Millicent


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The Port MacDonnell area was originally inhabited by the Bungandidj Aborigines and is South Australia's southern most town. Famous for its Lobster fishing fleet, other species sought after by fishermen include Mulloway, Tuna and Mako Shark. Lieutenant James Grant in the HMS Lady Nelson led the first Europeans to see the area on 3 December 1800. In 1860 it was proclaimed an official port when it was surveyed and named after Sir Richard Graves MacDonnell, Governor of South Australia from 1855 to 1862.
Ewens Ponds Conservation Park

Ewens Ponds Conservation Park

Snorkelling and diving in these ponds is allowable without the need for a permit and is also free. Ewens Ponds is a series of three shallow basin-shaped ponds that are around 10 metres deep and are all linked by shallow channels. They also contain a variety of fish and plantlife, some growing quite deep due to the clarity of the water. Please also note that the wildlife and plantlife are protected and it is prohibited to disturb or remove any of it.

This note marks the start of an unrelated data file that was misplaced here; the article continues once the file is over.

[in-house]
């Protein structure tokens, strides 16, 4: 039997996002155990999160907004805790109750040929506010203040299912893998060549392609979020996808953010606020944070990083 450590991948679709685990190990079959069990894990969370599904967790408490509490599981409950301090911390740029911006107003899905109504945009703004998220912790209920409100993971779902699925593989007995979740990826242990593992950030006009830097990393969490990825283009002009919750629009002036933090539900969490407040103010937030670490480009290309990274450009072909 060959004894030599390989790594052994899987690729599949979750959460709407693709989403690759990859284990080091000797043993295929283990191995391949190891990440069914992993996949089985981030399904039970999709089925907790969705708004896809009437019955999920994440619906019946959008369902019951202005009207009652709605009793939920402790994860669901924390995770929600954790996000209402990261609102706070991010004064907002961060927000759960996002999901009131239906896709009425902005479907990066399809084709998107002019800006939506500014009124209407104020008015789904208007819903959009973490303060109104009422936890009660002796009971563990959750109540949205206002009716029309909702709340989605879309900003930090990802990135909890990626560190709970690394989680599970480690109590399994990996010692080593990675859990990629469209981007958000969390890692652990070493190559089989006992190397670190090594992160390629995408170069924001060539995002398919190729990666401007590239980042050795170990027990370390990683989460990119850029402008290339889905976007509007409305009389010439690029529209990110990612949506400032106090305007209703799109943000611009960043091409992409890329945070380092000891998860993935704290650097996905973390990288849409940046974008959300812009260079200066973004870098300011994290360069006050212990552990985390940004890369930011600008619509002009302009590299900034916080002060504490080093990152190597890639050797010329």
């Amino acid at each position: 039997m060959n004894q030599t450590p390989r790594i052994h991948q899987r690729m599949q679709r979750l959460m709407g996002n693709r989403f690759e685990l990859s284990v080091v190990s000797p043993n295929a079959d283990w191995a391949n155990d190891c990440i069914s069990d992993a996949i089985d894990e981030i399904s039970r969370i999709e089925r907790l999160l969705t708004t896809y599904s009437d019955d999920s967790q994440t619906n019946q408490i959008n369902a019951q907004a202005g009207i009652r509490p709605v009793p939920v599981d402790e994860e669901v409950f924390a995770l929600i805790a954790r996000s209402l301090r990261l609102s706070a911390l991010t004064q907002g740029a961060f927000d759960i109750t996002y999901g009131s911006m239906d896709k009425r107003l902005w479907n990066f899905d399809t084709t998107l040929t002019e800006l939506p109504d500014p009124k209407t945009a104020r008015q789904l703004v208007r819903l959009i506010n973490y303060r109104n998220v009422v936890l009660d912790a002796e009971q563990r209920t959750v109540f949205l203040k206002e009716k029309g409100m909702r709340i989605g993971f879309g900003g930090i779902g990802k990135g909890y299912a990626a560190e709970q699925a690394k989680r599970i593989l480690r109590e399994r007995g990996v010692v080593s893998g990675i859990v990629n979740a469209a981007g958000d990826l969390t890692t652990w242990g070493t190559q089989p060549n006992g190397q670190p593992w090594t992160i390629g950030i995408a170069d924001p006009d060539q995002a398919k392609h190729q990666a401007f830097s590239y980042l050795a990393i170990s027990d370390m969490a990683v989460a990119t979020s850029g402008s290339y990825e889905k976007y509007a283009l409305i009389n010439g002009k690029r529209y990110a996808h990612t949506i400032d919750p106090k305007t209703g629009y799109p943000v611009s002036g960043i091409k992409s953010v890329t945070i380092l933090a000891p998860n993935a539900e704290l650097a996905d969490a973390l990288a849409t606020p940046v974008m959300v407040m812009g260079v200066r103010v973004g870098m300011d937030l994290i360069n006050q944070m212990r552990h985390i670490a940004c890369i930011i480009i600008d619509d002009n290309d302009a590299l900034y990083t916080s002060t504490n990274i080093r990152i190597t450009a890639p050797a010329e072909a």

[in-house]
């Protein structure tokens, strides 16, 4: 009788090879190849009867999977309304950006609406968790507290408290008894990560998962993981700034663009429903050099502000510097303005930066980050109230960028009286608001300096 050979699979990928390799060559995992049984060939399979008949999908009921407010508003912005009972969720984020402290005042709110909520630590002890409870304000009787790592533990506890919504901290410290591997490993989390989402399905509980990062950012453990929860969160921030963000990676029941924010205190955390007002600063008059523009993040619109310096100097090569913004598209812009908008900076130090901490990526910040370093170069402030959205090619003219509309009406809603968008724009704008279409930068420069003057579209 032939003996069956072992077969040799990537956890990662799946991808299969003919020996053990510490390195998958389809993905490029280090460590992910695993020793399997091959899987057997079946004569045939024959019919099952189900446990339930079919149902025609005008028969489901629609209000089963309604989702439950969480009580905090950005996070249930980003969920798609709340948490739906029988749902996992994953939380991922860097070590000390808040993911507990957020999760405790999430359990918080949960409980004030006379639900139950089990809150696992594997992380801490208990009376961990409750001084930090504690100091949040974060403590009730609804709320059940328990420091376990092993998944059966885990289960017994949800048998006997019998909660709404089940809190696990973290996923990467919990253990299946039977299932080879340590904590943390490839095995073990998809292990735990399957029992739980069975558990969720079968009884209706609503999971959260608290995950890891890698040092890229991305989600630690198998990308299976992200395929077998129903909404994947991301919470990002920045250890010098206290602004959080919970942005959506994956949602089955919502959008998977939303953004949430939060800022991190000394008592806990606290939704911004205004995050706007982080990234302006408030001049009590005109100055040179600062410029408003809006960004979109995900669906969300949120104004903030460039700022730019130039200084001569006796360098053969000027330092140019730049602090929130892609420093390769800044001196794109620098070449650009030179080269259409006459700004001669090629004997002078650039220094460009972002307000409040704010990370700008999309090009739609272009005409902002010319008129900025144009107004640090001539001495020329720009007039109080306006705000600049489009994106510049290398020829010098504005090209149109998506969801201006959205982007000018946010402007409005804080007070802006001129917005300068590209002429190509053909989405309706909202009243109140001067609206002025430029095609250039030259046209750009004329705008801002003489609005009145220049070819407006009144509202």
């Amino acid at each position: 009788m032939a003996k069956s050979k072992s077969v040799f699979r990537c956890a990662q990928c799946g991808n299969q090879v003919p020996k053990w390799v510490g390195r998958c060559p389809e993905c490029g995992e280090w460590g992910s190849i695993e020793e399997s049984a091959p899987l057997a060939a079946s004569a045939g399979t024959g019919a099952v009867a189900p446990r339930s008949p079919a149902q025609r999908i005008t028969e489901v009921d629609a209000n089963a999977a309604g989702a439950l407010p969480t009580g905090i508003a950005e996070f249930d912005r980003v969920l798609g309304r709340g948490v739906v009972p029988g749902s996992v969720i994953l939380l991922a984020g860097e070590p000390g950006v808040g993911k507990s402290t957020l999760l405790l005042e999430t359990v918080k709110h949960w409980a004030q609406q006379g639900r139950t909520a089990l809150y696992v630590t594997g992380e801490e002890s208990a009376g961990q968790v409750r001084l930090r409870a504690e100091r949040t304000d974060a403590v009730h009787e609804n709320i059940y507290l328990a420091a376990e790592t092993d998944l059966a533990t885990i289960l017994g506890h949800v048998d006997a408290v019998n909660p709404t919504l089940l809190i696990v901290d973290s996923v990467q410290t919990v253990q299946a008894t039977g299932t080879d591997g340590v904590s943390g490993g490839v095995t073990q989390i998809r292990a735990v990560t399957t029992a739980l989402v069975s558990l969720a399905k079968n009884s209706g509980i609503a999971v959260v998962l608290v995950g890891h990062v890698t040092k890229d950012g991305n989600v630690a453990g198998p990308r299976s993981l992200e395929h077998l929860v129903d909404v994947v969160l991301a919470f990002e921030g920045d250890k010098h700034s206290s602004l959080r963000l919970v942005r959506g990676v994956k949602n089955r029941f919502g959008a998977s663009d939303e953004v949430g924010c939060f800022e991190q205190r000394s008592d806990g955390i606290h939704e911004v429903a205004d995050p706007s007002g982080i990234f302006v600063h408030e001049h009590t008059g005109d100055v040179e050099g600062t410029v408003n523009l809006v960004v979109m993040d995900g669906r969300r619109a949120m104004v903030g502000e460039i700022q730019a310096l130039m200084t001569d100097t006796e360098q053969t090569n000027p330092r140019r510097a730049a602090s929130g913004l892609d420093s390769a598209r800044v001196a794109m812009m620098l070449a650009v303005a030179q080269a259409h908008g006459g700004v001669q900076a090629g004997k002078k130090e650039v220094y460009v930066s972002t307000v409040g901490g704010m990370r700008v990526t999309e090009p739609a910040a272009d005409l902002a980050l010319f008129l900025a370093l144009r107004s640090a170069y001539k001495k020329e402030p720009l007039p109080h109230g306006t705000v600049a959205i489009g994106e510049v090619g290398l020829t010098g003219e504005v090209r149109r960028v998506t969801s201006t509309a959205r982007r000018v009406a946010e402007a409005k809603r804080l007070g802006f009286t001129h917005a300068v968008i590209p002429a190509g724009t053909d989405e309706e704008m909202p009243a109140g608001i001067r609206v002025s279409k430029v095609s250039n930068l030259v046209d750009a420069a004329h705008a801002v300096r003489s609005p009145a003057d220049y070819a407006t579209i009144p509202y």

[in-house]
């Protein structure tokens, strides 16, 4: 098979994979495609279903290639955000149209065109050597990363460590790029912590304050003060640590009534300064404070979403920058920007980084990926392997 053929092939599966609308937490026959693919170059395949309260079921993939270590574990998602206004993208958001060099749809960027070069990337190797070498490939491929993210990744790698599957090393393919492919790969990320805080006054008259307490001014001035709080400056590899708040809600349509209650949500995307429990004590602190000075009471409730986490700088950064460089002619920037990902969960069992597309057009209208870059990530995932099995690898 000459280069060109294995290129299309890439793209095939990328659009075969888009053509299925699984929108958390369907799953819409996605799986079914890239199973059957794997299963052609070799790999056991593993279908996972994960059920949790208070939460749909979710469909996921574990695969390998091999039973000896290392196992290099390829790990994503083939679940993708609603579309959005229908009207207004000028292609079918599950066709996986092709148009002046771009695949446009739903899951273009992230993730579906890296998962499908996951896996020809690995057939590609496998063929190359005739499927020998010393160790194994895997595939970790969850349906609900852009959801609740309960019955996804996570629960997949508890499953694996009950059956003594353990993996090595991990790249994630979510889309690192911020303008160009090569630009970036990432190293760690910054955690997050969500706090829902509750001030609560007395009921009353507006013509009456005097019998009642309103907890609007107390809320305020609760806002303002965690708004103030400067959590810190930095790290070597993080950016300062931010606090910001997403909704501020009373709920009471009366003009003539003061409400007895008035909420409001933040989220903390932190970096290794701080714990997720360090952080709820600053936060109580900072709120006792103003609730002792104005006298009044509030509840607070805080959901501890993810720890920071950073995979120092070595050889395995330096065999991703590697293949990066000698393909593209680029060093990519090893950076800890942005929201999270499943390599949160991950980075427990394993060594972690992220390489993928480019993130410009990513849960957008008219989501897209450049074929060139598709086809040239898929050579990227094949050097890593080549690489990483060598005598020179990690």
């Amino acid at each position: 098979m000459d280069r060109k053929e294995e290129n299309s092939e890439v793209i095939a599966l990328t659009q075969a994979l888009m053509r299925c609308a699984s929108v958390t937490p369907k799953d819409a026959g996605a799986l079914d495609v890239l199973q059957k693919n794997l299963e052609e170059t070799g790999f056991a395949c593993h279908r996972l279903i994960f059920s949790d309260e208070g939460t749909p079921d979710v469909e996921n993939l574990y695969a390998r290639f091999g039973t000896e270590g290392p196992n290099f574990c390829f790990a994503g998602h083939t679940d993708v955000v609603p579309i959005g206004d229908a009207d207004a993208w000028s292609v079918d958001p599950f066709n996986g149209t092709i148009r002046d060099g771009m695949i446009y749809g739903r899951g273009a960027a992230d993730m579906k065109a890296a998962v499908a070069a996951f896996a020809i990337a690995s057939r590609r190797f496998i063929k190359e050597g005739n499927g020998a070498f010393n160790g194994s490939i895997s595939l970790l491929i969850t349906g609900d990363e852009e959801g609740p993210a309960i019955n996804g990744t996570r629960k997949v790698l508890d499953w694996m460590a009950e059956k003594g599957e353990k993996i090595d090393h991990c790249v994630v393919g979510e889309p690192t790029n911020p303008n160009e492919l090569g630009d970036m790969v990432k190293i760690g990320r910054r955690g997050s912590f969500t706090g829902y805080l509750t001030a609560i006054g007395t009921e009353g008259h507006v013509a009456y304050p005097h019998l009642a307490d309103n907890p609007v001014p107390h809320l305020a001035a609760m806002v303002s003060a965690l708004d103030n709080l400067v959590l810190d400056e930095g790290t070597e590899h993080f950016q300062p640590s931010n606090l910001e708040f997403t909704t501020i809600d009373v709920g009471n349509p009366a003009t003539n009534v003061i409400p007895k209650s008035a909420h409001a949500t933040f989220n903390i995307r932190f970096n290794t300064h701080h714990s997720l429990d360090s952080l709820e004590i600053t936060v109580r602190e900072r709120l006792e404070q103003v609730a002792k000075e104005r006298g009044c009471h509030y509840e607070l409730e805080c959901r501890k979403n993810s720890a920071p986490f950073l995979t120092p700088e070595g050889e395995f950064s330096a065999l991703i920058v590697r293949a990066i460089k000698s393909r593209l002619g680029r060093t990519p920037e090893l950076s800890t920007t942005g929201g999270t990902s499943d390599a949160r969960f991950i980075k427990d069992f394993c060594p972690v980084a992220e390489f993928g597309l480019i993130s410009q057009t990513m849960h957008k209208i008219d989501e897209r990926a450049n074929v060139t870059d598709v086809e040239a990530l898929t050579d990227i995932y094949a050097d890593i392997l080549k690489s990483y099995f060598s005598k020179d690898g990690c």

Contact the Department for Environment and Heritage, Mount Gambier District Office for more information on 08 8735 1177.
10.3 kilometres east of Port Macdonnell

Port Macdonnell and District Maritime Museum

Tells the story of South Australia's southern most town and the surrounding seas. The shipwreck gallery explains about the many ill-fated ships that were wrecked in the seas around Port MacDonnell.
The largest Crayfish fishing fleet in S.A. is based at Port Mac, and the Museum has a lot of information about the industry, the Crayfish, and how they are caught.
It is Open by appointment on any day
Meylin Street, Port Macdonnell. Ph.08 8738 7259
Port Macdonnell and District Maritime Museum
Port MacDonnell Golf Club

Port MacDonnell Golf Club

Port MacDonnell Golf Course is a par 36 nine-hole golf course, with lush greens and well-maintained fairways.
Elizabeth Street, Port Macdonnell. Ph. 08 8738 2106
GPS -38.05341S, 140.69512E


Copyright 2008, Lake Saint Clair Nature Retreat